The forgotten importance of phosphate

Andreas Skulberg Sr About the author

Illustration: Istockphoto

Haemoglobin is important and necessary for the absorption of oxygen in the lungs. 2,3 DPG (diphosphorglycerate) is necessary for releasing oxygen at capillary level. The precursor to 2,3 DPG is 1,3 DPG. A certain minimum amount of phosphate is necessary to enable the body to make 1,3 DPG (1). 1,3 DPG is also the precursor of ATP (1). A supply of glucose to the body is important, but when a large amount of energy is needed, substantial quantities of glucose bind phosphate in order to make the glucose fat-soluble. The release of large quantities of glucose from the liver can have the same effect as intake of glucose per os. A typical example of the undesirable effect glucose may have was seen in 1945 when American soldiers discovered concentration camps (2).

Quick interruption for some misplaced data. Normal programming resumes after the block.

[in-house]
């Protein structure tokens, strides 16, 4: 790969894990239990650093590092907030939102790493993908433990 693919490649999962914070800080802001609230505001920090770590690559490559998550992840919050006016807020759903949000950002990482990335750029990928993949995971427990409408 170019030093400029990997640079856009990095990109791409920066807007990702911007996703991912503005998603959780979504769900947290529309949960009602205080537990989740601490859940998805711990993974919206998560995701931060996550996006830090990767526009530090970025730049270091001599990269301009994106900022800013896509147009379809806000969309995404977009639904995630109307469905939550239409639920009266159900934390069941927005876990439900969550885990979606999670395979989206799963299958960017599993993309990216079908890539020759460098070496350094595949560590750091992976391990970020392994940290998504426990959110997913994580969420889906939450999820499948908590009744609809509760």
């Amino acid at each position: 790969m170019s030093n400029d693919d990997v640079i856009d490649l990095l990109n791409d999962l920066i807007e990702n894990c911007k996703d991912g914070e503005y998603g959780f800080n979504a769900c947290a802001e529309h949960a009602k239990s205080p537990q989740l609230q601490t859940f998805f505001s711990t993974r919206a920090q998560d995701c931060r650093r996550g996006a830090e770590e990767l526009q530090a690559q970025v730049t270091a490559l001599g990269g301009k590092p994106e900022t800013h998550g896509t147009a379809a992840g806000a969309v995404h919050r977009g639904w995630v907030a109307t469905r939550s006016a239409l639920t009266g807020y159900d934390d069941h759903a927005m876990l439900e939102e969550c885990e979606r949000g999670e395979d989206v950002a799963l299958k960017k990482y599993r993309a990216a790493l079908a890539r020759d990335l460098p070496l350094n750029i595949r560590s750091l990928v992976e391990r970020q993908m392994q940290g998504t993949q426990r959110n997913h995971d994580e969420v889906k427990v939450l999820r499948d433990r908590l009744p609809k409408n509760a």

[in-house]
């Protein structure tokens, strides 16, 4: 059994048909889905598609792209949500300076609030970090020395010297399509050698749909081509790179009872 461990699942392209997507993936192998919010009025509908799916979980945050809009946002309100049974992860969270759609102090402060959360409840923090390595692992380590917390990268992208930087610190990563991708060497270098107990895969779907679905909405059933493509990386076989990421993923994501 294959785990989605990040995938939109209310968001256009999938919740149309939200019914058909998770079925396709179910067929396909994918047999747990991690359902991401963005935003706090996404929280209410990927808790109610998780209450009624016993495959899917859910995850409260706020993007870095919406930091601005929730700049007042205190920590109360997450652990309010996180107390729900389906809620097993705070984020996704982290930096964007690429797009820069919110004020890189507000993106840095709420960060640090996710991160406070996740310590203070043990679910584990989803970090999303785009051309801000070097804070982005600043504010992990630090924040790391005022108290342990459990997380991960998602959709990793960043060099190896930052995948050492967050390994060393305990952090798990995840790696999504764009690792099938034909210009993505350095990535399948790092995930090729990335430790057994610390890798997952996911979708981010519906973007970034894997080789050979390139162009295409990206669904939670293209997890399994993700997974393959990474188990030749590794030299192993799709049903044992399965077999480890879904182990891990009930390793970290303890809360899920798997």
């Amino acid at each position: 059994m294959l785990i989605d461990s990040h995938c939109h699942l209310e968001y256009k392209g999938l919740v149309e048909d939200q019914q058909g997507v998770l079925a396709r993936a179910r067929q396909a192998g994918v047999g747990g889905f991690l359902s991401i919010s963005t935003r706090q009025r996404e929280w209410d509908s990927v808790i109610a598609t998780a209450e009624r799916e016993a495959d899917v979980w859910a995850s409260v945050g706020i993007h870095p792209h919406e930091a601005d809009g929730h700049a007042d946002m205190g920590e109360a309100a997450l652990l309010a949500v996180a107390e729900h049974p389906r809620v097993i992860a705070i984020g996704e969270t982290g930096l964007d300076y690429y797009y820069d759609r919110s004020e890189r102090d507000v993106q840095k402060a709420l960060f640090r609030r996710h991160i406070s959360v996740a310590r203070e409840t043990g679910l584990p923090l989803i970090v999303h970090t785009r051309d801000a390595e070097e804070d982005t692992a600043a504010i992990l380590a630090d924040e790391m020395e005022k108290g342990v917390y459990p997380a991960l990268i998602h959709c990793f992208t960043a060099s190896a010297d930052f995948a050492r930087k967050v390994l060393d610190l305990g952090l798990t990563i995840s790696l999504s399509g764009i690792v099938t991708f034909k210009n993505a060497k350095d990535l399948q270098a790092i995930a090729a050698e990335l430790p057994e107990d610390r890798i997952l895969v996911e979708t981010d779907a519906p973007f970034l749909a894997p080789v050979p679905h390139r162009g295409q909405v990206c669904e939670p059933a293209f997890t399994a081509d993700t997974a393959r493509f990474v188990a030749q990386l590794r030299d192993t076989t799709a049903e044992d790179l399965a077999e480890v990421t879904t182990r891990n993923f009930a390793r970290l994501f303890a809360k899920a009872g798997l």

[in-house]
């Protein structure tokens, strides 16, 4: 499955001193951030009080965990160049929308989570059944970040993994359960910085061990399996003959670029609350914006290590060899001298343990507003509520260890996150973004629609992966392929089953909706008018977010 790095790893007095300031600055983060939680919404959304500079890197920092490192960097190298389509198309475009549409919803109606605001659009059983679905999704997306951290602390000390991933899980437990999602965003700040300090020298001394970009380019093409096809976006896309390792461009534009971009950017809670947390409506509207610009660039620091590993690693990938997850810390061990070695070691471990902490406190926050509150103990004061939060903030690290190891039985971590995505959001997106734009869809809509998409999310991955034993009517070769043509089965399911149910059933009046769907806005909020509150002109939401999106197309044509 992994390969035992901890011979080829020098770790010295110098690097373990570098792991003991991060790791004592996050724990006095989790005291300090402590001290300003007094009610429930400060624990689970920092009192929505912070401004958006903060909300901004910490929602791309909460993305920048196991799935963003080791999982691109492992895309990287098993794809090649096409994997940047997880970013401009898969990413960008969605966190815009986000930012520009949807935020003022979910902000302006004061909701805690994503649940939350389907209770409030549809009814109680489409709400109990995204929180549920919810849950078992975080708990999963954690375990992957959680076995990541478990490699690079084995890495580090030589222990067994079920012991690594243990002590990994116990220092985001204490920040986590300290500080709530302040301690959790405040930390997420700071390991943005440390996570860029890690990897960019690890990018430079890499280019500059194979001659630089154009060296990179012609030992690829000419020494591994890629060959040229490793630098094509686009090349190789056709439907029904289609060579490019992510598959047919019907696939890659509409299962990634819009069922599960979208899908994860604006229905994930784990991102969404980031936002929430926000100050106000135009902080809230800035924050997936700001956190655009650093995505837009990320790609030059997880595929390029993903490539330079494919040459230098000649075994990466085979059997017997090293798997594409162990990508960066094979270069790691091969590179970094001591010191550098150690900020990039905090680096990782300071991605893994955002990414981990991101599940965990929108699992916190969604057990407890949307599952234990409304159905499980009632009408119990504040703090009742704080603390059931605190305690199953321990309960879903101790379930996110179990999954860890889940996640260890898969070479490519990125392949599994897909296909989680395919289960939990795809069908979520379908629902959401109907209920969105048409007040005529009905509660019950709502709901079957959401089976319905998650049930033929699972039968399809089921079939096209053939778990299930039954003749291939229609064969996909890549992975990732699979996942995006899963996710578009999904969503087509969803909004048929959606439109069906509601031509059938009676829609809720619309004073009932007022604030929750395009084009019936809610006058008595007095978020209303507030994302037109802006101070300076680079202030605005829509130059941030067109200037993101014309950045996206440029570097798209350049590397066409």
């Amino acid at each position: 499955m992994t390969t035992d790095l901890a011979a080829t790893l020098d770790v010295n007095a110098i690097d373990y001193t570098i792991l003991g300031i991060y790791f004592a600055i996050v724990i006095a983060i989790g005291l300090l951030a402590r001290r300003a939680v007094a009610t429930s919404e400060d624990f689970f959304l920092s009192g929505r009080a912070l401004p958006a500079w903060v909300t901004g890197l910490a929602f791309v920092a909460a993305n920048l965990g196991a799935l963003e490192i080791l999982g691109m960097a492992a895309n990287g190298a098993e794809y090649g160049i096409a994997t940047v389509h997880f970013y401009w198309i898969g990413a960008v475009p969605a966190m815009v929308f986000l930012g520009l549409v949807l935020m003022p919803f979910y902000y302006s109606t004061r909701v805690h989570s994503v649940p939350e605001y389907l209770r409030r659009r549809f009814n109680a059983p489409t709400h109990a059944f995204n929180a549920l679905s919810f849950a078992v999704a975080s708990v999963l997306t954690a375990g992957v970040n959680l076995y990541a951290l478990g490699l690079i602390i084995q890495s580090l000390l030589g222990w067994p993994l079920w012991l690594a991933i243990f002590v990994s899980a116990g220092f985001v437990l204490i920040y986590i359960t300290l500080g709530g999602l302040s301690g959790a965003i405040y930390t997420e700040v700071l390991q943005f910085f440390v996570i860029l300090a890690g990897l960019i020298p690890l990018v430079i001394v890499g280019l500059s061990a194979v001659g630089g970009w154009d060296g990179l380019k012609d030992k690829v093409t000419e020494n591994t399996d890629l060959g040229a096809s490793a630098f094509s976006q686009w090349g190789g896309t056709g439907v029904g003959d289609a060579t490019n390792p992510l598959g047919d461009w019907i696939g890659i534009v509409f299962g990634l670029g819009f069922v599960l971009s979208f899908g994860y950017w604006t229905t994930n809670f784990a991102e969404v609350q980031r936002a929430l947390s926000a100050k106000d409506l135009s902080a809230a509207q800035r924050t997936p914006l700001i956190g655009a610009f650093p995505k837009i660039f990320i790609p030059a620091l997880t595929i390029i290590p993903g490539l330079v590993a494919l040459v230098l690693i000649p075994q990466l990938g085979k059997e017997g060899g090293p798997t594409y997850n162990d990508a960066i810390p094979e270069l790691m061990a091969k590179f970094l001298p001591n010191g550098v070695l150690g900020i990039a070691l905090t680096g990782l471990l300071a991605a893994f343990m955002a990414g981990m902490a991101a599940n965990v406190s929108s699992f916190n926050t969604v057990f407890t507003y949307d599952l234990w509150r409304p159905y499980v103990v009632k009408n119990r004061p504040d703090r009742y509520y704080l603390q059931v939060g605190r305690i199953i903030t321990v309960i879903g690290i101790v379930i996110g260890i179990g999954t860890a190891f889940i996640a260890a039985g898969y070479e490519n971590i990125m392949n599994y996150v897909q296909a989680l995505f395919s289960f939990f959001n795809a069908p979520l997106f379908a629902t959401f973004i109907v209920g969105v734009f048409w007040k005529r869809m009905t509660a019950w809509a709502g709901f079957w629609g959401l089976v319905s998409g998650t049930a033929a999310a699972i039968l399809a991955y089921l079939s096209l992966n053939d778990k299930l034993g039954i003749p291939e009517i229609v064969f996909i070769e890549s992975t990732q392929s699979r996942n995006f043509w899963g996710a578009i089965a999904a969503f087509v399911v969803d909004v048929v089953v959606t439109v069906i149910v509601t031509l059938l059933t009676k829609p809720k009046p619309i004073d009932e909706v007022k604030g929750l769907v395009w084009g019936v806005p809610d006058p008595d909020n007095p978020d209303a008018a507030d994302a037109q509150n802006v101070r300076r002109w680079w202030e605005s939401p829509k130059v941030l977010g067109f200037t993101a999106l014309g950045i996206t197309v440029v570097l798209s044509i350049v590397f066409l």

These facts permit an explanation of my personal experiences and those of many others. A person who is totally exhausted and takes phosphate and glucose will be quite rested and able to start again after 3 – 4 minutes. The result of taking phosphate and glucose after completing hard work or exercise will be that the following day there is no stiffness, even if the muscles have not been stretched afterwards.

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